The neural coding of emotion primitives - David Anderson

Event Details:

Thursday, March 11, 2021
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12:00pm to 1:00pm PST
Event Sponsor
Wu Tsai Neurosciences Institute
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Wu Tsai Neurosciences Institute Seminar Series Presents

David Anderson, PhD 

The Seymour Benzer Professor of Biology at the California Institute of Technology and Director, Tianqiao and Chrissy Chen Institute for Neuroscience

Host: Konstantin Kaganovsky


Behaviors that are fundamental to animal survival, such as mating or the fight-or-flight response, are driven by internal emotional or motivational states. In humans, these brain states are subjectively experienced and expressed as “feelings,” such as desire, rage, or terror. Understanding the causal brain mechanisms that govern these states, using powerful new tools such as optogenetics and calcium imaging, should ultimately lead to better treatments for neuropsychiatric disorders. However, such invasive and perturbative studies are best performed in animal models. This poses the problem of how to study an animal’s internal state in the absence of information about subjective feelings. Operant conditioning can be used to measure motivational states underlying homeostatic behaviors, but are more difficult to apply to naturalistic social behaviors and invertebrate model organisms. As an alternative, we have begun to study “emotion primitives,” meta-behavioral features generally exhibited by state-dependent but not reflexive responses. These features include persistence, scalability, valence and generalization. They can be thought of as evolutionary “building blocks” of emotion. In this talk I will describe our efforts to understand the neural encoding of these primitives, using both flies and mice as model systems.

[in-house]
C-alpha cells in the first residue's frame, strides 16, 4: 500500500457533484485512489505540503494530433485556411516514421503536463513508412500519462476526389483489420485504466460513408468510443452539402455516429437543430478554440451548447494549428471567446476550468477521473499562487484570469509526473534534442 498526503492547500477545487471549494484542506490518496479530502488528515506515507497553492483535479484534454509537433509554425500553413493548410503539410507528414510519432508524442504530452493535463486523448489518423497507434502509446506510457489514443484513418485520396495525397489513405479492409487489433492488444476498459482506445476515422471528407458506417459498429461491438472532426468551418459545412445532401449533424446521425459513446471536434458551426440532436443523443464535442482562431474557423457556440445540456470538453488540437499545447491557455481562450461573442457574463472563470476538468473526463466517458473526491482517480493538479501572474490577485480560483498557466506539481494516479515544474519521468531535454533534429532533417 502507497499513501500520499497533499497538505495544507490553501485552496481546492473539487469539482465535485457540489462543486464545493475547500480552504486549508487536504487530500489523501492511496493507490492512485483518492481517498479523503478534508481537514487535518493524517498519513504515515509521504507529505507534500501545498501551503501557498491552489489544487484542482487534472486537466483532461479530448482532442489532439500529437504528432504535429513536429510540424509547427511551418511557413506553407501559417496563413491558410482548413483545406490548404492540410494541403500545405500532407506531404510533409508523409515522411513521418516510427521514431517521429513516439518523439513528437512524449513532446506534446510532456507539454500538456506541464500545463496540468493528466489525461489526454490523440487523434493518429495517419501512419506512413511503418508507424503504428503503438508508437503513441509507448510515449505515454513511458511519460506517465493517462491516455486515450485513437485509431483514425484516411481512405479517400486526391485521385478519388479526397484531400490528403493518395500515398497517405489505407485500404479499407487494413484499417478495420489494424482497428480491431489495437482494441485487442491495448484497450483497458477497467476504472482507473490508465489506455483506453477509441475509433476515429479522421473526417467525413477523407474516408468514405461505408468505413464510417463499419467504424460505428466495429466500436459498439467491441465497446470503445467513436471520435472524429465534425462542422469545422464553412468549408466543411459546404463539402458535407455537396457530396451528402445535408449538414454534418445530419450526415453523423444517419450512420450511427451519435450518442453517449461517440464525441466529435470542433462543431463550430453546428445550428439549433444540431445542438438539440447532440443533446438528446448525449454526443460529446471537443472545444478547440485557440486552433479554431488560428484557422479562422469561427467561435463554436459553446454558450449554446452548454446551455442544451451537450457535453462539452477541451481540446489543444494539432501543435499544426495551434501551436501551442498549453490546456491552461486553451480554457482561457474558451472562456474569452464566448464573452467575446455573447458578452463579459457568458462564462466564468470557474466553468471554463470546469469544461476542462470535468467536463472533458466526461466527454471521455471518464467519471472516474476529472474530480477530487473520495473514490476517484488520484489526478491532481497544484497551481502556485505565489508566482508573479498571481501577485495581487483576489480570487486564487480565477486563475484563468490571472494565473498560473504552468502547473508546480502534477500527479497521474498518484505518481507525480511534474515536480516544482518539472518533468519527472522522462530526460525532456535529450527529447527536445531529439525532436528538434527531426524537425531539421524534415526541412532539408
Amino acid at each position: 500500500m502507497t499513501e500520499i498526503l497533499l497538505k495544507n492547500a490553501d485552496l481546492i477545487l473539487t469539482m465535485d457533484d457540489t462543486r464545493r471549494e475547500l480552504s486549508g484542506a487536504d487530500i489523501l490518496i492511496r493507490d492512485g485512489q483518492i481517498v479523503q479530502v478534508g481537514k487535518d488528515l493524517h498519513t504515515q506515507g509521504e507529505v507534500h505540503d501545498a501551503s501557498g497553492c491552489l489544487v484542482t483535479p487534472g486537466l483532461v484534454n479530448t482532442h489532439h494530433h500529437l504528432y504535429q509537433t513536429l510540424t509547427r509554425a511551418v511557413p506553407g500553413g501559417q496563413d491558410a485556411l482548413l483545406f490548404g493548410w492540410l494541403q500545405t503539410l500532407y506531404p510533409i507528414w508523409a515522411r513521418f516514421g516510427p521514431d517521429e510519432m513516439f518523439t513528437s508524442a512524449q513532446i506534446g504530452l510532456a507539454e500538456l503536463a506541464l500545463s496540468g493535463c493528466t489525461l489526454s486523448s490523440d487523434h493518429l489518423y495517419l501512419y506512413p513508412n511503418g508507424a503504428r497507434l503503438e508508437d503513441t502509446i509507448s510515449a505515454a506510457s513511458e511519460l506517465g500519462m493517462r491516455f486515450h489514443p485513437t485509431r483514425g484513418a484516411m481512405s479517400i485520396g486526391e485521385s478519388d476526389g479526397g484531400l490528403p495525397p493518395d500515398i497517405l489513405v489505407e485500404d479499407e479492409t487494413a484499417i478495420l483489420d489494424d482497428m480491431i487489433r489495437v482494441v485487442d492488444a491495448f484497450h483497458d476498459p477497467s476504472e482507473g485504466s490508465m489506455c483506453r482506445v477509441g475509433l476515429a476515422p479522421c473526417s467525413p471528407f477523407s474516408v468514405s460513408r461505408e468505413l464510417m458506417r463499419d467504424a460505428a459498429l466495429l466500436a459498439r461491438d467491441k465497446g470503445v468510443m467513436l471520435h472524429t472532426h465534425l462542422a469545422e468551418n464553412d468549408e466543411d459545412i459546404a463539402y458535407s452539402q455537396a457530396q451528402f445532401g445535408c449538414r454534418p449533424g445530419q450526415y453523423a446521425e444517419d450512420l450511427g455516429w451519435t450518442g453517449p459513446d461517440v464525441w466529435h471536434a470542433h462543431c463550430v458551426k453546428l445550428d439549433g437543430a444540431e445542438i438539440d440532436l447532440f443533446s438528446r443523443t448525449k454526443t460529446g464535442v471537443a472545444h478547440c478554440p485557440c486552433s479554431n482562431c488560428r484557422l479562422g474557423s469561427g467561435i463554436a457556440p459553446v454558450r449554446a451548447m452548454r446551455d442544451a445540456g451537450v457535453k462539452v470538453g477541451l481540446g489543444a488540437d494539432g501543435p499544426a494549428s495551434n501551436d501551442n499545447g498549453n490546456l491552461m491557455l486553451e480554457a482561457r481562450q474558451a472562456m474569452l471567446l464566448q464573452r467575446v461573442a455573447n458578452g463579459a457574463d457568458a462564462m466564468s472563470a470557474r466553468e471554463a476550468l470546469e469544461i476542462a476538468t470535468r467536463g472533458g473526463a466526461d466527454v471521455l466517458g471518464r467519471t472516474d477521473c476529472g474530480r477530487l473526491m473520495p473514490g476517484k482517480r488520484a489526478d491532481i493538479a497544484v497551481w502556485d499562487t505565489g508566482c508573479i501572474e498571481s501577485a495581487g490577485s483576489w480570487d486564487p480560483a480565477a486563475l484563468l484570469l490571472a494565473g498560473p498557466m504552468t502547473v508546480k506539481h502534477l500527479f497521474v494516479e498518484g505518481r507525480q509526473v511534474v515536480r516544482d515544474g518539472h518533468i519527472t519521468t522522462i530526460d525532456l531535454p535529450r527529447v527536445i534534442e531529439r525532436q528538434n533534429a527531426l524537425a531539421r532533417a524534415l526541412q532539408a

Learning Objectives:

  1. Understand how internal behavioral states can be studied in model organisms without relying upon verbal report of subjective feelings
  2. Learn why persistence is an important feature of emotional responses and how its encoding can be studied in different systems
  3. Learn about the complementary advantages of studying these properties in flies and mice